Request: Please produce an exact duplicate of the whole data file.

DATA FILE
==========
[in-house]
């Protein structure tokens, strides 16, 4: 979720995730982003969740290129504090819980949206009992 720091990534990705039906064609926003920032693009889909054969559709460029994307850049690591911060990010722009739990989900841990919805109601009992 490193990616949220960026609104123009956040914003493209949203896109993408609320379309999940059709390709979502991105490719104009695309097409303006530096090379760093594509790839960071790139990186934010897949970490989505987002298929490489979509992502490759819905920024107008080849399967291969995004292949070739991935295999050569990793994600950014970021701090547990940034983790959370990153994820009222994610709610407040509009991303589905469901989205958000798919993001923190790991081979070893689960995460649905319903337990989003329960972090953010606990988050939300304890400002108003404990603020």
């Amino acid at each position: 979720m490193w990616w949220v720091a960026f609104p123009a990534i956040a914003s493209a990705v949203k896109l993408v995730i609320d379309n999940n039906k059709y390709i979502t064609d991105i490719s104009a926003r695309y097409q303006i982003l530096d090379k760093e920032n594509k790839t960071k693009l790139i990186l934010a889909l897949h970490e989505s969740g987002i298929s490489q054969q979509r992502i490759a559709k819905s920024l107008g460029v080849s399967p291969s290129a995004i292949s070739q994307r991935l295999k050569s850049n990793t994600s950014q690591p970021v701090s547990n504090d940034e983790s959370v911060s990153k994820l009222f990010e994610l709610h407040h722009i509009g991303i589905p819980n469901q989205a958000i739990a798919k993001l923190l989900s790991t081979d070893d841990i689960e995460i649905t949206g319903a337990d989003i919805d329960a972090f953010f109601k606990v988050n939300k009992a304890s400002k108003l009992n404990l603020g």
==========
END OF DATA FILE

[in-house]
């Protein structure tokens, strides 16, 4: 979720995730982003969740290129504090819980949206009992 720091990534990705039906064609926003920032693009889909054969559709460029994307850049690591911060990010722009739990989900841990919805109601009992 490193990616949220960026609104123009956040914003493209949203896109993408609320379309999940059709390709979502991105490719104009695309097409303006530096090379760093594509790839960071790139990186934010897949970490989505987002298929490489979509992502490759819905920024107008080849399967291969995004292949070739991935295999050569990793994600950014970021701090547990940034983790959370990153994820009222994610709610407040509009991303589905469901989205958000798919993001923190790991081979070893689960995460649905319903337990989003329960972090953010606990988050939300304890400002108003404990603020």
């Amino acid at each position: 979720m490193w990616w949220v720091a960026f609104p123009a990534i956040a914003s493209a990705v949203k896109l993408v995730i609320d379309n999940n039906k059709y390709i979502t064609d991105i490719s104009a926003r695309y097409q303006i982003l530096d090379k760093e920032n594509k790839t960071k693009l790139i990186l934010a889909l897949h970490e989505s969740g987002i298929s490489q054969q979509r992502i490759a559709k819905s920024l107008g460029v080849s399967p291969s290129a995004i292949s070739q994307r991935l295999k050569s850049n990793t994600s950014q690591p970021v701090s547990n504090d940034e983790s959370v911060s990153k994820l009222f990010e994610l709610h407040h722009i509009g991303i589905p819980n469901q989205a958000i739990a798919k993001l923190l989900s790991t081979d070893d841990i689960e995460i649905t949206g319903a337990d989003i919805d329960a972090f953010f109601k606990v988050n939300k009992a304890s400002k108003l009992n404990l603020g």